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Right now, we’re all remote. This means that our social lives, daily interactions, and close relationships all have moved to a digital world. Of course, the core of social relationships is sharing experiences together, reacting to events, and the resulting interchange of emotions. Emoji, gifs, and message reactions are all proof.
In addition to our company-wide response to COVID-19, we decided to use our technology to build the Good News Machine. In a nutshell, this app runs sentiment analysis on headlines from across the world, and shares a good one every 90 seconds. Every user engaged with the app will see the same headline, and can react to it via emoji reactions, or in live chat. It’s a small, simple way to see something positive in a sea of ill tidings.
The Good News Machine serves up good news, but it is also a place where the same news is shared between all users, possibly thousands, at once. In addition to making the remote world a brighter one, the app lets you know how others are reacting to the news in real-time. In other words, sharing is built-in.
Why focus on sharing?
When you make a live experience interactive, even in a simple way, it becomes a spark for social encounters. It enables people to make contact, and to affect one another in a small way. So, while the good news is important to see, it’s really a vehicle for something else.
When you make a live experience interactive, even in a simple way, it becomes a spark for social encounters.
What is really on offer here, what’s truly valuable, are the reactions and feelings that are shared between us. In effect, this shows us that remote interaction is still human interaction. And, sharing positive experiences amplifies their effects. What we consider good is amplified by the positive feelings of others.
By offering the headline, reactions, and chat to all, together, the Good News Machine facilitates a true social gathering, virtually.
This is all achieved by sharing reactions using an edge messaging infrastructure. The infrastructure behind the app ingests a feed of articles, running sentiment analysis on the edge to decide whether or not a headline is truly good news, before pushing it to all users.
Plus, all users are kept in sync, viewing the same headline, regardless of number or location. It’s the same technology that powers trillions of other unique, remote interactions around the world every day.
As people react to the news, their reactions are shared with everyone. Finally, this same infrastructure hosts the live chat functionality that lets users engage directly with one another. As with the basic sentiment analysis, edge computing is also used to access Sift Ninja, filtering profanity out of chat messages so that chat stays positive, too.
Traditionally, to set up this style of technology, you would look to open source solutions to:
Serve the same article to all users in real time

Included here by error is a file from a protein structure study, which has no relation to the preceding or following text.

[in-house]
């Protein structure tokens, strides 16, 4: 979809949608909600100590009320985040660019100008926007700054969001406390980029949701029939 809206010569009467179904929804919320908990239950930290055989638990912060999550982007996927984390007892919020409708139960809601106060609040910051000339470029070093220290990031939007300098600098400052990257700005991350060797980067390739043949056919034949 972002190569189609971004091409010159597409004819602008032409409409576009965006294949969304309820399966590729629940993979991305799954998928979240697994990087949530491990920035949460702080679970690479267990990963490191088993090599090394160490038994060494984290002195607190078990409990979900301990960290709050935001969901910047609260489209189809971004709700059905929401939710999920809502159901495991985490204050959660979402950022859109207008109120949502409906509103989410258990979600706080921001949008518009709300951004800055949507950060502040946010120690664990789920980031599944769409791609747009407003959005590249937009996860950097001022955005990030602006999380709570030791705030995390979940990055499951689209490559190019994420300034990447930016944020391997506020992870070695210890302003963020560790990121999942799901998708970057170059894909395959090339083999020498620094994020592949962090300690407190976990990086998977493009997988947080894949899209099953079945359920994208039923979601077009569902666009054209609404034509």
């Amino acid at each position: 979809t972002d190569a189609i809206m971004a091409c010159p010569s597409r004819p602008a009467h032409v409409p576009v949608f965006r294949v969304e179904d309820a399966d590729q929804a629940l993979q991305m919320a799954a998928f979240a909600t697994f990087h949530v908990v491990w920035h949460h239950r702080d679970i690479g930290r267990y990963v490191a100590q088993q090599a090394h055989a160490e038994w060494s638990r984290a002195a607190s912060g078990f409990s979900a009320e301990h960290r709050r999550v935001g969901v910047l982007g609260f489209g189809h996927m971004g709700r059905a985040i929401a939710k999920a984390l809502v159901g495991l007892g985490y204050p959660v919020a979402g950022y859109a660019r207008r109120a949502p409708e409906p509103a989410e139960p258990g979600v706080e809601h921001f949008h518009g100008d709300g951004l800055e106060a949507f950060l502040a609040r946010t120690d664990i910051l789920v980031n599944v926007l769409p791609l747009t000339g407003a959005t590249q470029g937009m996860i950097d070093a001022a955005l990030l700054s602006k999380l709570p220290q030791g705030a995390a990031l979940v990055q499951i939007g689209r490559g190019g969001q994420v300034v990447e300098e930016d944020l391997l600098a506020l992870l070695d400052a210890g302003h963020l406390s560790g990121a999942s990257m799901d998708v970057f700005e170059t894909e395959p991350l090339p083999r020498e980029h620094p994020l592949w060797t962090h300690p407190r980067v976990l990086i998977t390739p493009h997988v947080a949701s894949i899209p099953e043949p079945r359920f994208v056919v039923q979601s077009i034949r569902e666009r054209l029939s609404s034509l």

Display reactions to all users when they happen.
You’d need to select a sentiment analysis solution, and you'd ensure that sure your infrastructure can process all the required headlines.
Then, you’d create a deployment architecture, review expected scale requirements, bring together the team and specify goals to begin the development of your aggregation system. But, all of this is only the beginning.
The infrastructure required to transmit and aggregate our reactions is the first phase. Next, you need to build a user interface that allows the display of the results, sharing those user reactions in real time.
When you're building a digital interaction that's intended to feel immediate and organic, you need a responsive experience.
Beyond this, if you want to implement live, responsive chat, you’re looking at creating what amounts to the backend of an entire application. These things are mission-critical to applications that provide exciting and powerful remote interactions, but are prohibitive to scope and build from scratch.
When you're building a digital interaction that's intended to feel immediate and organic, you need a responsive experience. That means a nice interface, but it also means that messages go through in a flash. It means everybody really is synchronized, and it means everybody can see and react to your activity as it happens.
Rather than taking on all this scope, you’d be off to a good start by looking into real-time platforms that offer edge-computing, built-in integrations with sentiment analysis providers, and a chat API. Bringing these elements together, we were able to build this app quickly.
In all, the value we found in the Good News Machine is that it brings the shared, missing human interactions we expect to the digital world. In other words, the good news isn't just good news— it’s a way to finally reconnect with others. For this, we need to see how others react. With PubNub power, the human element comes through.
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